Vol. 3 No. 1, Spring 1998 (#9)
Letter from the End of the Twentieth Century
Joy Harjo & Poetic Justice
Red Horse Records
by Thomas Rain Crowe
As a highly acclaimed poet who has been playing the sax for only about nine years, Joy Harjo is one of the instrument's rising stars. In her lyrically driven narrative poetry, Harjo's use of jazz music (whose origins, she notes, are partly American Indian/Muscogee as well as African) is not something she uses in a poetry-starved culture to be hip, but rather an inherent part of a traditional heritage which does not segregate music, storytelling, song and dance. When she comes together with five other musicians of various tribal affiliations to make Letter from the End of the Twentieth Century, she is doing what comes naturally, both in terms of her mytho-poetic ear and her sense of life-in-community.
Following the lead of Jim Pepper, Harjo mixes American Indian, African, and jazz rhythms to create her own unique, if soft-spoken, brand of music. And with the spoken lyrics of her poems sensitively interwoven with the percussive, reggae/rock, and jazz arrangements on this recording, she has put herself in the company of only a few contemporary performers who have dared to wander into the uncharted wilderness of "spoken-word & music" --such artists as Laurie Anderson, John Trudell, Jim Morrison, Kat Onoma, William Burroughs, Allen Ginsberg, and (in his own way) Leonard Cohen. While few of these artists work, as Harjo does, in a primarily jazz medium, and while most (with the exception of Anderson) play little, if any, of the instrumentation, they do define the genre of "spoken-word & music" that is slowly making its way into the mainstream of American recording.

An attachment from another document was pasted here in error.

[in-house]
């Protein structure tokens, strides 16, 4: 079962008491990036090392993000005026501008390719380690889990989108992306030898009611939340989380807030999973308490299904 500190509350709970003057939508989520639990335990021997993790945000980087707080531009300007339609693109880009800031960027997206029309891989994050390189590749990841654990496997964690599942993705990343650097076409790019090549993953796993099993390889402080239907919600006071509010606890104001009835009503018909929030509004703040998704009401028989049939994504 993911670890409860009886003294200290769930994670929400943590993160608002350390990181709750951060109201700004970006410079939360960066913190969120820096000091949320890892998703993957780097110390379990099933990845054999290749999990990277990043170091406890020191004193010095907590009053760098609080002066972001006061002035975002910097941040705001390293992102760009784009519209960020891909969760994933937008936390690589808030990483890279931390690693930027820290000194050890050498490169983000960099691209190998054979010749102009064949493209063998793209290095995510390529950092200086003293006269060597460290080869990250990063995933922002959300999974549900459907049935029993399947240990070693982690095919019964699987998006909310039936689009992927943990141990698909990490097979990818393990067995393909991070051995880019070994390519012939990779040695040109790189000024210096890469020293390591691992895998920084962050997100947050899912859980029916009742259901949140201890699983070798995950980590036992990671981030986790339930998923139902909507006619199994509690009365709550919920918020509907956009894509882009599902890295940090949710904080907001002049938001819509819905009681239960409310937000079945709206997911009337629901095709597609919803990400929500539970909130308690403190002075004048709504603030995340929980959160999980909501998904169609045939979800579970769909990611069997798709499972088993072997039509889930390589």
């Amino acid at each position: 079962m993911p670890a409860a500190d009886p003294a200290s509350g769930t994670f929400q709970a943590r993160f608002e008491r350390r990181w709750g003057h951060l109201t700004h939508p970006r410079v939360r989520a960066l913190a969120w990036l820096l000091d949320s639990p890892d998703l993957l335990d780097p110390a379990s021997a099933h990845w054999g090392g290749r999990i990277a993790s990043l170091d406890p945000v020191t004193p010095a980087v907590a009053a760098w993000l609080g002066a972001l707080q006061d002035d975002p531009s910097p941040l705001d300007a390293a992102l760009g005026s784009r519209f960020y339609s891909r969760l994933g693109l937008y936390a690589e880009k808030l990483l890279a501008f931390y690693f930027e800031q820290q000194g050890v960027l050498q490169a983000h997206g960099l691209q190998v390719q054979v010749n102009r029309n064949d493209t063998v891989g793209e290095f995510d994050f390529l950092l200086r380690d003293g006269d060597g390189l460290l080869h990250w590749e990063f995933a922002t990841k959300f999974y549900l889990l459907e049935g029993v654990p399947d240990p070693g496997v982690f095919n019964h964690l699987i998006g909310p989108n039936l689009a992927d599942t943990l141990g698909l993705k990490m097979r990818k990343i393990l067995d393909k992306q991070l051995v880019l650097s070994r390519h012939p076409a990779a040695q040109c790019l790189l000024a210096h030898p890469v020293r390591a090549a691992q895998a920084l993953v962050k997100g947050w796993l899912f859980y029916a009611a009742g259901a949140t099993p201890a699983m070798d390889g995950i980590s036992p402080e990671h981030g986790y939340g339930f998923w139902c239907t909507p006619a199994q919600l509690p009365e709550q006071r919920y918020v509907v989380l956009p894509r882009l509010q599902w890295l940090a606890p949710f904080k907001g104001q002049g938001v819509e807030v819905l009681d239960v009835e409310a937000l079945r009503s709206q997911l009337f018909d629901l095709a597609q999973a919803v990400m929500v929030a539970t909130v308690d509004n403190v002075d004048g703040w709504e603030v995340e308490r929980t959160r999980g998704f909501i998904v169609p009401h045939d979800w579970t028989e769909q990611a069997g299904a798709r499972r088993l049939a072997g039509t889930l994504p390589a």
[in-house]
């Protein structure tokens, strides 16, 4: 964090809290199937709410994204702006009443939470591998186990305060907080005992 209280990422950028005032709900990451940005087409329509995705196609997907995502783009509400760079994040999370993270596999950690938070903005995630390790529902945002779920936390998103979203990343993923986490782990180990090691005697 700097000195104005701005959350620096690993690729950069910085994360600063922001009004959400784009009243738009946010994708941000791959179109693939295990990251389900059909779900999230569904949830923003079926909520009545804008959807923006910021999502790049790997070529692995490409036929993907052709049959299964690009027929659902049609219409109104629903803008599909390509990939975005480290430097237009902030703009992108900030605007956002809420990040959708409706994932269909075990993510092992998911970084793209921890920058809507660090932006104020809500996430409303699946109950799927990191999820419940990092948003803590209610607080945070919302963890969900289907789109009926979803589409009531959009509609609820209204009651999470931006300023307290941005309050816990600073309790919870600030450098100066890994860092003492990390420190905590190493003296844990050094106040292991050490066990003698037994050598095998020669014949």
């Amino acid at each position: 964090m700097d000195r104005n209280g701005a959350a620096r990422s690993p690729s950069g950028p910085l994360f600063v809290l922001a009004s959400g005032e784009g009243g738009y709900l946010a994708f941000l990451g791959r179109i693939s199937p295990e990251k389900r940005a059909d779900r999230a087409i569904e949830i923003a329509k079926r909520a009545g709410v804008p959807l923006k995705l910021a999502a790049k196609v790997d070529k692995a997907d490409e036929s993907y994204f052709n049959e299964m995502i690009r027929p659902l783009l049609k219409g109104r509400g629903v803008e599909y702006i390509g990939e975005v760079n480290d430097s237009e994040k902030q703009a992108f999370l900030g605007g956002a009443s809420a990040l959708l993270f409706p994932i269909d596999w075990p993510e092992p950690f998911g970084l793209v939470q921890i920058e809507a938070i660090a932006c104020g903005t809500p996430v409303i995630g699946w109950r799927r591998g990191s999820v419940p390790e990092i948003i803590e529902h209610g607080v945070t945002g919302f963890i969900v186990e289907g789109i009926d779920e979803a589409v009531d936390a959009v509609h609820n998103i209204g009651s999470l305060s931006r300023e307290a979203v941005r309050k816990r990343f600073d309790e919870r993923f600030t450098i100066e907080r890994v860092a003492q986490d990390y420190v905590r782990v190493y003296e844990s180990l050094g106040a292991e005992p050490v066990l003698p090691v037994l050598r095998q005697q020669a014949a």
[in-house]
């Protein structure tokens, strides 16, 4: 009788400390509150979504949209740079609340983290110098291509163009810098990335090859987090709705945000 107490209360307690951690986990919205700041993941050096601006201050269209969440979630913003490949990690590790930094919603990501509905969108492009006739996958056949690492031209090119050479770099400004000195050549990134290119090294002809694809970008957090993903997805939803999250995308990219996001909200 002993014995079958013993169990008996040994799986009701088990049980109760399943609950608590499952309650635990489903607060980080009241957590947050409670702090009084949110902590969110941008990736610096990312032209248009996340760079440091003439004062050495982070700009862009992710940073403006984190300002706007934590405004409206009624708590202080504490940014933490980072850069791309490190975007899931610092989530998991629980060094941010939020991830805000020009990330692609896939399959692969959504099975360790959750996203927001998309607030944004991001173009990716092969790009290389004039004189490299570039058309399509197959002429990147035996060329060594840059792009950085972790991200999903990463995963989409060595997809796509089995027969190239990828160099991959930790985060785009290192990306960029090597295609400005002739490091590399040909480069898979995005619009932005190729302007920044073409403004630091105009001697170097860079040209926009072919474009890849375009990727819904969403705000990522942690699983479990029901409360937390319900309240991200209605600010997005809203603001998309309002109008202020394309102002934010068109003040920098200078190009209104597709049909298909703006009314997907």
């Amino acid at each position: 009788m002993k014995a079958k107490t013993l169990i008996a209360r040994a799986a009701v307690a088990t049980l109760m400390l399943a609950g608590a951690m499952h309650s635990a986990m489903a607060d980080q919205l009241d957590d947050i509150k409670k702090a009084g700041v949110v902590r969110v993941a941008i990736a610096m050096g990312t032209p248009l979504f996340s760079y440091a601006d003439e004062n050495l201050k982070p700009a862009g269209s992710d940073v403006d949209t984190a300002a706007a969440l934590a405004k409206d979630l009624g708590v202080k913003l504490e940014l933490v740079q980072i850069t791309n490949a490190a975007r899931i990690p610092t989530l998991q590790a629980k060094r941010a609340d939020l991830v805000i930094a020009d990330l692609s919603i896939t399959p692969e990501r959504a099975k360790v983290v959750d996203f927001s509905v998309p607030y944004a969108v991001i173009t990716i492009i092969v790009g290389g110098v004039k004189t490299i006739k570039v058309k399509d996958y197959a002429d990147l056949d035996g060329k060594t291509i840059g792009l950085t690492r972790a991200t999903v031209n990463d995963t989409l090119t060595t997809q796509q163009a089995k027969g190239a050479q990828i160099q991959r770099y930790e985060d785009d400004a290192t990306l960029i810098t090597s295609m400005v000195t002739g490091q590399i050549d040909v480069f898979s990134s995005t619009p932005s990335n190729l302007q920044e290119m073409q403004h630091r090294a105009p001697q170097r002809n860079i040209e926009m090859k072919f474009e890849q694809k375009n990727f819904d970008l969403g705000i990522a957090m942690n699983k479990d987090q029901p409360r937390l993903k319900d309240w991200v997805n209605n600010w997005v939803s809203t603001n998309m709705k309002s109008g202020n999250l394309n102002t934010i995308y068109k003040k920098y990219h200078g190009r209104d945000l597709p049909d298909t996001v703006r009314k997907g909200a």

Letter is thus a good introduction to Harjo's talents both as a poet and a jazz musician. In pieces such as "Promise," the rock and reggae conjunctions find a perfect balance for Harjo's lyrics about creating an equation for the velocity of love in relation to the speed of light. In the title track, the ethnic focus becomes more African with a hint of Chicago blues, with Harjo playing all-out on both soprano and alto saxes. But it is in the pieces "The Real Revolution Is Love" and "For Anna Mae Pictou Aquash" that Harjo really asserts herself as a player, with steady, deep licks that recall the Eastern influences in Charles Lloyd's recent recordings. Throughout the CD, Harjo and her band are consistent, strong, and above all, evocative.
Letter is among those performances that distinguish themselves as being firsts--a good beginning. What we want to know now, with this first horse out of the gate, is how far and how fast will this red horse go?
Rain Taxi Print Edition, Vol. 3 No. 1, Spring 1998 (#9) | © Rain Taxi, Inc. 1998